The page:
Qatar on Saturday denounced a sweeping list of demands from Saudi Arabia and its allies in an escalating Gulf diplomatic crisis as unreasonable and an impingement on the emirate’s sovereignty.
Saudi Arabia, Bahrain, the United Arab Emirates and Egypt want Qatar to meet the 13-point ultimatum in return for an end to a nearly three-week-old diplomatic and trade ‘blockade’ of the emirate.
Qatar has been given 10 days to meet the demands, which apparently include a call to close down broadcaster Al-Jazeera, but Doha said the requests were unrealistic.
‘This list of demands confirms what Qatar has said from the beginning – the illegal blockade has nothing to do with combating terrorism, it is about limiting Qatar’s sovereignty, and outsourcing our foreign policy,’ said Sheikh Saif bin Ahmed Al-Thani, head of Qatar’s government communications office, in a statement.
‘The US secretary of state recently called upon the blockading nations to produce a list of grievances that was ‘reasonable and actionable’.
‘The British foreign secretary asked that the demands be ‘measured and realistic’. This list does not satisfy that criteria.’
The four Arab governments delivered the demands to Qatar through mediator Kuwait on Thursday, more than two weeks after severing all ties with the emirate and imposing an embargo.
The document has not been published but has been widely leaked and the demands are sweeping in their scope.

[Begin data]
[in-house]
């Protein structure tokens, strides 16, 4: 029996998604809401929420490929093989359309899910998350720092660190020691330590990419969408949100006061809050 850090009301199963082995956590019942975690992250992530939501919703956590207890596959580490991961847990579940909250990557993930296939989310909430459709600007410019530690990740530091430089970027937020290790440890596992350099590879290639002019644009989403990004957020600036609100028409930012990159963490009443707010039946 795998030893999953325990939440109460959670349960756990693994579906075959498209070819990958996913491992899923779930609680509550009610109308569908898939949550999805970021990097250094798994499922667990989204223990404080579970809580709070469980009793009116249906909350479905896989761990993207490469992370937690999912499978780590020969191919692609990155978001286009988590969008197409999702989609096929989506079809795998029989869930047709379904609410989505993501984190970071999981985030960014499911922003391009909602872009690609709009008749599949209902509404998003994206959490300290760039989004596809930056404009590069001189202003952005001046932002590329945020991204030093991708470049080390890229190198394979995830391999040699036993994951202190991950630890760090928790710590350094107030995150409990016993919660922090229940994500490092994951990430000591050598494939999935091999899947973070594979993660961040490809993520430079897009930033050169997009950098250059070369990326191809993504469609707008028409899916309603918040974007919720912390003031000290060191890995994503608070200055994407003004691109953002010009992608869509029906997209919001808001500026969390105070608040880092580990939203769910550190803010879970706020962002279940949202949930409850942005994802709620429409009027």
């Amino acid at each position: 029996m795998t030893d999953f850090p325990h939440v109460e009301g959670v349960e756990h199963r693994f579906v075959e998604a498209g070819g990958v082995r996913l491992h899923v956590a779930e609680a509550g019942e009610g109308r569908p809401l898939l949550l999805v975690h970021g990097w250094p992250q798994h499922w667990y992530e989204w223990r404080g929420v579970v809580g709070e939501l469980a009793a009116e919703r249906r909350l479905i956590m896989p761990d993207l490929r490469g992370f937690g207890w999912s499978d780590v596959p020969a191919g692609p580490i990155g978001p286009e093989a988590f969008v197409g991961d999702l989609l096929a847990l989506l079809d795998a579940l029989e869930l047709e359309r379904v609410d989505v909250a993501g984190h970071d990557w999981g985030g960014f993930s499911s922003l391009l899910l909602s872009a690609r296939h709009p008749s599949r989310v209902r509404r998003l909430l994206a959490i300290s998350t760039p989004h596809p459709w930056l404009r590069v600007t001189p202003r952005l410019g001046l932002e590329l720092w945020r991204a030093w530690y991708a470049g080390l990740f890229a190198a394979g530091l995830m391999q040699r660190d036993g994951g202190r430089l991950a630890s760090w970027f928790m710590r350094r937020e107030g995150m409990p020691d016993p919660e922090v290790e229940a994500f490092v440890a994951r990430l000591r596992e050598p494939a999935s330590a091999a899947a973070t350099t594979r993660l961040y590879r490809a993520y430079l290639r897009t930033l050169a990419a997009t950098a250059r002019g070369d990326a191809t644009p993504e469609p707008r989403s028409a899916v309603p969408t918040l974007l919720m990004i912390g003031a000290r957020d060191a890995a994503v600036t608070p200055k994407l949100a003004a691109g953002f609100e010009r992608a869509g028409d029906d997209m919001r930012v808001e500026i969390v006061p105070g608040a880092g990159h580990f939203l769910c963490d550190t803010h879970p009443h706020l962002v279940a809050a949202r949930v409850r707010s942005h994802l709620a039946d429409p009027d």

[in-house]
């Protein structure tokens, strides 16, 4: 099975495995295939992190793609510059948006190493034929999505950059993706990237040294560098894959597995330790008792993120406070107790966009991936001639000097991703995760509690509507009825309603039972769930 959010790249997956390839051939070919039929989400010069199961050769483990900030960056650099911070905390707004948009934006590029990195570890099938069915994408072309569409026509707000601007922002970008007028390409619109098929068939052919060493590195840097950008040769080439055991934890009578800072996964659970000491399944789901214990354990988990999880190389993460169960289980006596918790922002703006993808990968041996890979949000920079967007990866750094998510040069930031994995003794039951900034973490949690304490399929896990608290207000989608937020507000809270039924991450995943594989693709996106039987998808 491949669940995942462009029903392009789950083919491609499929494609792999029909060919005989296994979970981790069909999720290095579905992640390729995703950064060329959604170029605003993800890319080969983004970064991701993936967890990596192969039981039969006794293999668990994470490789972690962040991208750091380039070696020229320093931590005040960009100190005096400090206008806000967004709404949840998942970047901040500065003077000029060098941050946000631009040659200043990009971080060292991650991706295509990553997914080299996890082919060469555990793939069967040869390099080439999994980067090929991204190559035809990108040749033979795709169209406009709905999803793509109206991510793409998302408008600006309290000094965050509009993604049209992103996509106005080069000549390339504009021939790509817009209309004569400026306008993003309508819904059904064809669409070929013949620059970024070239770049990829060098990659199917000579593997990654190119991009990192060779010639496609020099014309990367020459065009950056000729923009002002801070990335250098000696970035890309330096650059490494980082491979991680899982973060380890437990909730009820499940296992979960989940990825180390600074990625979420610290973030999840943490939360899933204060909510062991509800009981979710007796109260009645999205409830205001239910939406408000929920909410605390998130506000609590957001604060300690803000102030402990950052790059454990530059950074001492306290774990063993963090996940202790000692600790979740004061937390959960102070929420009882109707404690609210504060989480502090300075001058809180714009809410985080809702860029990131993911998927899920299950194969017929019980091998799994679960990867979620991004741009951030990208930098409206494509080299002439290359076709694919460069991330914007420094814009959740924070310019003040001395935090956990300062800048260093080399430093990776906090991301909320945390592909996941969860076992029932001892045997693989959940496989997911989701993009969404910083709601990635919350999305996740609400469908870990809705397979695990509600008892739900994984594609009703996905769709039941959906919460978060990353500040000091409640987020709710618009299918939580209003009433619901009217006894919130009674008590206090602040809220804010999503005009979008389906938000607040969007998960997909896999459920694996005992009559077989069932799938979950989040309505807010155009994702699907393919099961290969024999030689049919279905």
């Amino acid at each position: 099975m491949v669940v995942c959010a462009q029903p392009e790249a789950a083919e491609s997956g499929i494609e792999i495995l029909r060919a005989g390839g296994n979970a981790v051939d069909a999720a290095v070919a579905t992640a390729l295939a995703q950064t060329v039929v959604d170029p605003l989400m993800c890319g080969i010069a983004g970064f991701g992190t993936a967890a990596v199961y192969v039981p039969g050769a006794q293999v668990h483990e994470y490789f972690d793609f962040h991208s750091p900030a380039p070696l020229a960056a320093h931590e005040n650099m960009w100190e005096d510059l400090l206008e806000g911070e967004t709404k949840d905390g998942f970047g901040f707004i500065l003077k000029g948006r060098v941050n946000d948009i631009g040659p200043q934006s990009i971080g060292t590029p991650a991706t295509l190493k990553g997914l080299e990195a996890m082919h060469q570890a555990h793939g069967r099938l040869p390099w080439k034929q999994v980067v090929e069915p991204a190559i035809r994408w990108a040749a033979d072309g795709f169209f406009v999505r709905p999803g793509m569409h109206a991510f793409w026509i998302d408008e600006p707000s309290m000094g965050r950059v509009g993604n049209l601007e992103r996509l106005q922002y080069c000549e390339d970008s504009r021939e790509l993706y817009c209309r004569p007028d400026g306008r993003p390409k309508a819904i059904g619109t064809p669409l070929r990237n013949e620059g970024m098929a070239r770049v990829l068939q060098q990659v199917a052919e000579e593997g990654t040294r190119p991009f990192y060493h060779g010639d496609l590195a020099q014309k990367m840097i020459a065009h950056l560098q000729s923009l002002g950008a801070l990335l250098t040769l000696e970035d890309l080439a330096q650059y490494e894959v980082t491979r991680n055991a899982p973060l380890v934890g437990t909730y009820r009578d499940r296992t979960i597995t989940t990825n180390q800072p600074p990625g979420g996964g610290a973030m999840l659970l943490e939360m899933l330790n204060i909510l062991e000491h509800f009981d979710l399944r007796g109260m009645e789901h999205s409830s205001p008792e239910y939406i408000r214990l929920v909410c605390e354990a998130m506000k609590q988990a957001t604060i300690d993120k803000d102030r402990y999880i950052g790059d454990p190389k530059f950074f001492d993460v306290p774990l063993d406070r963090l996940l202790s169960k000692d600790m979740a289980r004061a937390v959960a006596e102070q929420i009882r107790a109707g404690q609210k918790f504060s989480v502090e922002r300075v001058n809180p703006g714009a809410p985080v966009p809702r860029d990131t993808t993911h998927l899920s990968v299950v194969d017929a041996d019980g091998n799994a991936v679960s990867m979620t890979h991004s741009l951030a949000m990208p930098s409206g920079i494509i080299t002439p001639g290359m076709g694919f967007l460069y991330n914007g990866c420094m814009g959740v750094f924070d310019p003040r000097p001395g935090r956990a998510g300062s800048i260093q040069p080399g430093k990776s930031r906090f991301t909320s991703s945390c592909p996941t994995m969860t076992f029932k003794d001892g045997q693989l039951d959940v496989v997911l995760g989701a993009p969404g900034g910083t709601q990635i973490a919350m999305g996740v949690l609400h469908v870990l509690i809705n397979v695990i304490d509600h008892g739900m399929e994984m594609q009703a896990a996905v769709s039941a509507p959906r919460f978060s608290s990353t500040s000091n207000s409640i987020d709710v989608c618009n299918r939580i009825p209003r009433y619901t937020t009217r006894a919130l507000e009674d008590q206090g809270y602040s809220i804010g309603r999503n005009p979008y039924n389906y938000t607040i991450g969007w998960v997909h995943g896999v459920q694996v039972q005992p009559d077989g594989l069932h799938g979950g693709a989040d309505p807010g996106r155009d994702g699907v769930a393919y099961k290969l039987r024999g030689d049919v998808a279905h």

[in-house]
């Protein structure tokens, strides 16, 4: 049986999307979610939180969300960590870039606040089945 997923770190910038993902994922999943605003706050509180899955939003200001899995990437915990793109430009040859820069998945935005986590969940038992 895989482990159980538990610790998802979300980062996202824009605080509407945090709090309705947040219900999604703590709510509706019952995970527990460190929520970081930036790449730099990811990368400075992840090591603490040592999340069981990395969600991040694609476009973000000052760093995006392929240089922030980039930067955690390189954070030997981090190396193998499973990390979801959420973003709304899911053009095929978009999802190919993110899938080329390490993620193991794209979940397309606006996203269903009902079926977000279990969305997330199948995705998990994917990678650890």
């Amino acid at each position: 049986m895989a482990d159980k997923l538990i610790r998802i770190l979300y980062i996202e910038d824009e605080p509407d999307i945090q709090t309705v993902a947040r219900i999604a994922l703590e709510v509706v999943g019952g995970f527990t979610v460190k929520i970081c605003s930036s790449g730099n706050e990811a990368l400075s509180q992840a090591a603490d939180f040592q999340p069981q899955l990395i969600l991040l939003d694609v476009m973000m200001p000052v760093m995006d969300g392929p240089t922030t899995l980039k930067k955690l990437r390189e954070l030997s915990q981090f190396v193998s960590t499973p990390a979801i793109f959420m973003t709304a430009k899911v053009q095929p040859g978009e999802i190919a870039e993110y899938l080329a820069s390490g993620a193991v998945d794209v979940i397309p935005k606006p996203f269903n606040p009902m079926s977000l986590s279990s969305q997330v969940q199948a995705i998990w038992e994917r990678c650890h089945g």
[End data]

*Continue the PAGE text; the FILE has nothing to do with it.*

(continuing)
They include the closure of Al-Jazeera television, a long-standing source of conflict between Doha and neighbouring countries which accuse it of fomenting regional strife.
The ultimatum also include calls for Doha to cut ties to groups including the Muslim Brotherhood, the Islamic State organisation, al-Qaeda and Lebanon’s Iran-backed Hezbollah movement.
Qatar has also been asked to hand over opposition figures wanted by its three neighbours and Egypt and to downgrade diplomatic ties with Iran.
Notably, it has also been told to shut a Turkish military base in the emirate.
Qatar’s foreign affair ministry said it was ‘studying’ the list, ‘in order to prepare an appropriate response’.
Meshal Hamad Al-Thani, Qatar’s ambassador to the United States, tweeted that the list was meant to ‘punish Qatar for its independence’.
Qatar was warned by one of its most hawkish critics in the region that unless it meets the list of demands, Doha faces ‘divorce’ from its Gulf neighbours.
Al-Jazeera, one of the largest news organisations in the world, responded to the demands by saying it ‘deplores’ calls for it to be taken off air.